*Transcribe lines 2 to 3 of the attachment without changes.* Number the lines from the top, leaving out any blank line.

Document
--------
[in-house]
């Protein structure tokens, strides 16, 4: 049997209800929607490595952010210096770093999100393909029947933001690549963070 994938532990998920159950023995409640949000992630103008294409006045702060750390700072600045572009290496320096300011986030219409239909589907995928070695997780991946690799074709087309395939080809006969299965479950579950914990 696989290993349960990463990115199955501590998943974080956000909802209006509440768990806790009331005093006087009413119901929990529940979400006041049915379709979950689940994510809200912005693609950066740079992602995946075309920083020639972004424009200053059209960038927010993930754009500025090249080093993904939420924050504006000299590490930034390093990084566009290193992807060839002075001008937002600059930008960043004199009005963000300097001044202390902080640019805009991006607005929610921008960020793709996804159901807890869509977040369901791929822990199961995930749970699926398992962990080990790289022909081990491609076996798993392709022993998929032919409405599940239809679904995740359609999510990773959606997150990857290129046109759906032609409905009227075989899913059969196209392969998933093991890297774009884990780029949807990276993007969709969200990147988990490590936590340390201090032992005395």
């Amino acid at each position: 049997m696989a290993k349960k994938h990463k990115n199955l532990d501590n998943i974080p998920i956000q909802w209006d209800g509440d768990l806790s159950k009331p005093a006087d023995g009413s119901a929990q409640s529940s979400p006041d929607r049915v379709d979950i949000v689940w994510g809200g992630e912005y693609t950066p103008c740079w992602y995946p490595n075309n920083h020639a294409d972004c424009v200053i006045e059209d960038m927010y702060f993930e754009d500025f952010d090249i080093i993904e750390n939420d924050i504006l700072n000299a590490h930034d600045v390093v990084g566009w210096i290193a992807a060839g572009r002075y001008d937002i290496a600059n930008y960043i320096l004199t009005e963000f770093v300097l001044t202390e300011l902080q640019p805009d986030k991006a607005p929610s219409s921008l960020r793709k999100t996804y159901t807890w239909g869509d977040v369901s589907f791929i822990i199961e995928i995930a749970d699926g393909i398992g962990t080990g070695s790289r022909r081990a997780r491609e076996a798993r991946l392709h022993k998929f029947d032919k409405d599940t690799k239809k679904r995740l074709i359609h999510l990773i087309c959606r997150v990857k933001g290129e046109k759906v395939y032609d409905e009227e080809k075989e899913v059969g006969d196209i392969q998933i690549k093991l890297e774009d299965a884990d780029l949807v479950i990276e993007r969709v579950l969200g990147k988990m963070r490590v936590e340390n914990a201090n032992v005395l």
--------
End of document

């Protein structure tokens, strides 16, 4: 049997209800929607490595952010210096770093999100393909029947933001690549963070 994938532990998920159950023995409640949000992630103008294409006045702060750390700072600045572009290496320096300011986030219409239909589907995928070695997780991946690799074709087309395939080809006969299965479950579950914990 696989290993349960990463990115199955501590998943974080956000909802209006509440768990806790009331005093006087009413119901929990529940979400006041049915379709979950689940994510809200912005693609950066740079992602995946075309920083020639972004424009200053059209960038927010993930754009500025090249080093993904939420924050504006000299590490930034390093990084566009290193992807060839002075001008937002600059930008960043004199009005963000300097001044202390902080640019805009991006607005929610921008960020793709996804159901807890869509977040369901791929822990199961995930749970699926398992962990080990790289022909081990491609076996798993392709022993998929032919409405599940239809679904995740359609999510990773959606997150990857290129046109759906032609409905009227075989899913059969196209392969998933093991890297774009884990780029949807990276993007969709969200990147988990490590936590340390201090032992005395």
């Amino acid at each position: 049997m696989a290993k349960k994938h990463k990115n199955l532990d501590n998943i974080p998920i956000q909802w209006d209800g509440d768990l806790s159950k009331p005093a006087d023995g009413s119901a929990q409640s529940s979400p006041d929607r049915v379709d979950i949000v689940w994510g809200g992630e912005y693609t950066p103008c740079w992602y995946p490595n075309n920083h020639a294409d972004c424009v200053i006045e059209d960038m927010y702060f993930e754009d500025f952010d090249i080093i993904e750390n939420d924050i504006l700072n000299a590490h930034d600045v390093v990084g566009w210096i290193a992807a060839g572009r002075y001008d937002i290496a600059n930008y960043i320096l004199t009005e963000f770093v300097l001044t202390e300011l902080q640019p805009d986030k991006a607005p929610s219409s921008l960020r793709k999100t996804y159901t807890w239909g869509d977040v369901s589907f791929i822990i199961e995928i995930a749970d699926g393909i398992g962990t080990g070695s790289r022909r081990a997780r491609e076996a798993r991946l392709h022993k998929f029947d032919k409405d599940t690799k239809k679904r995740l074709i359609h999510l990773i087309c959606r997150v990857k933001g290129e046109k759906v395939y032609d409905e009227e080809k075989e899913v059969g006969d196209i392969q998933i690549k093991l890297e774009d299965a884990d780029l949807v479950i990276e993007r969709v579950l969200g990147k988990m963070r490590v936590e340390n914990a201090n032992v005395l």